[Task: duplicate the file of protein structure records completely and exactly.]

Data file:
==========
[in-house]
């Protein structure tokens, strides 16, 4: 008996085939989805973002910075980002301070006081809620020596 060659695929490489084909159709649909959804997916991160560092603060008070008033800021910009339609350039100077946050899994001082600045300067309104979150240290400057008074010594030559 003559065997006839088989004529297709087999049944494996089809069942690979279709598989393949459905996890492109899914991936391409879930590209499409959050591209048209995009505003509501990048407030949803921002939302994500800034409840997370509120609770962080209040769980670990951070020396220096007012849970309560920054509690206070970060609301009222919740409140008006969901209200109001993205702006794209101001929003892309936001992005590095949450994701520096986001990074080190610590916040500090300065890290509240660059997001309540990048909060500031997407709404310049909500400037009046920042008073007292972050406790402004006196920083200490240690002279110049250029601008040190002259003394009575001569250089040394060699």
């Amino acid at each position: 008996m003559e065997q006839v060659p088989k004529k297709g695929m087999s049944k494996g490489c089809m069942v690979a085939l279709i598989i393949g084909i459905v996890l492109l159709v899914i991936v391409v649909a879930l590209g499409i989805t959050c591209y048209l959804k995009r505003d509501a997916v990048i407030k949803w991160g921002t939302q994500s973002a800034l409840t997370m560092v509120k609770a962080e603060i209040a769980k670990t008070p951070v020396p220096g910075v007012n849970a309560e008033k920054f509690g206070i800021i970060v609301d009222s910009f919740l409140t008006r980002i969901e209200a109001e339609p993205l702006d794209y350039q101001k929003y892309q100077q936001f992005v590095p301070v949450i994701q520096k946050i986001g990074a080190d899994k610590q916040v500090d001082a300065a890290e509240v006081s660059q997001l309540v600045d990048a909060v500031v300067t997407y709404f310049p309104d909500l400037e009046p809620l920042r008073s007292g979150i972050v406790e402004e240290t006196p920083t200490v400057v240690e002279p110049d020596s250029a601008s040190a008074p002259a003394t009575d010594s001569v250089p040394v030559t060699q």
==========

[in-house]
């Protein structure tokens, strides 16, 4: 008996085939989805973002910075980002301070006081809620020596 060659695929490489084909159709649909959804997916991160560092603060008070008033800021910009339609350039100077946050899994001082600045300067309104979150240290400057008074010594030559 003559065997006839088989004529297709087999049944494996089809069942690979279709598989393949459905996890492109899914991936391409879930590209499409959050591209048209995009505003509501990048407030949803921002939302994500800034409840997370509120609770962080209040769980670990951070020396220096007012849970309560920054509690206070970060609301009222919740409140008006969901209200109001993205702006794209101001929003892309936001992005590095949450994701520096986001990074080190610590916040500090300065890290509240660059997001309540990048909060500031997407709404310049909500400037009046920042008073007292972050406790402004006196920083200490240690002279110049250029601008040190002259003394009575001569250089040394060699």
């Amino acid at each position: 008996m003559e065997q006839v060659p088989k004529k297709g695929m087999s049944k494996g490489c089809m069942v690979a085939l279709i598989i393949g084909i459905v996890l492109l159709v899914i991936v391409v649909a879930l590209g499409i989805t959050c591209y048209l959804k995009r505003d509501a997916v990048i407030k949803w991160g921002t939302q994500s973002a800034l409840t997370m560092v509120k609770a962080e603060i209040a769980k670990t008070p951070v020396p220096g910075v007012n849970a309560e008033k920054f509690g206070i800021i970060v609301d009222s910009f919740l409140t008006r980002i969901e209200a109001e339609p993205l702006d794209y350039q101001k929003y892309q100077q936001f992005v590095p301070v949450i994701q520096k946050i986001g990074a080190d899994k610590q916040v500090d001082a300065a890290e509240v006081s660059q997001l309540v600045d990048a909060v500031v300067t997407y709404f310049p309104d909500l400037e009046p809620l920042r008073s007292g979150i972050v406790e402004e240290t006196p920083t200490v400057v240690e002279p110049d020596s250029a601008s040190a008074p002259a003394t009575d010594s001569v250089p040394v030559t060699q």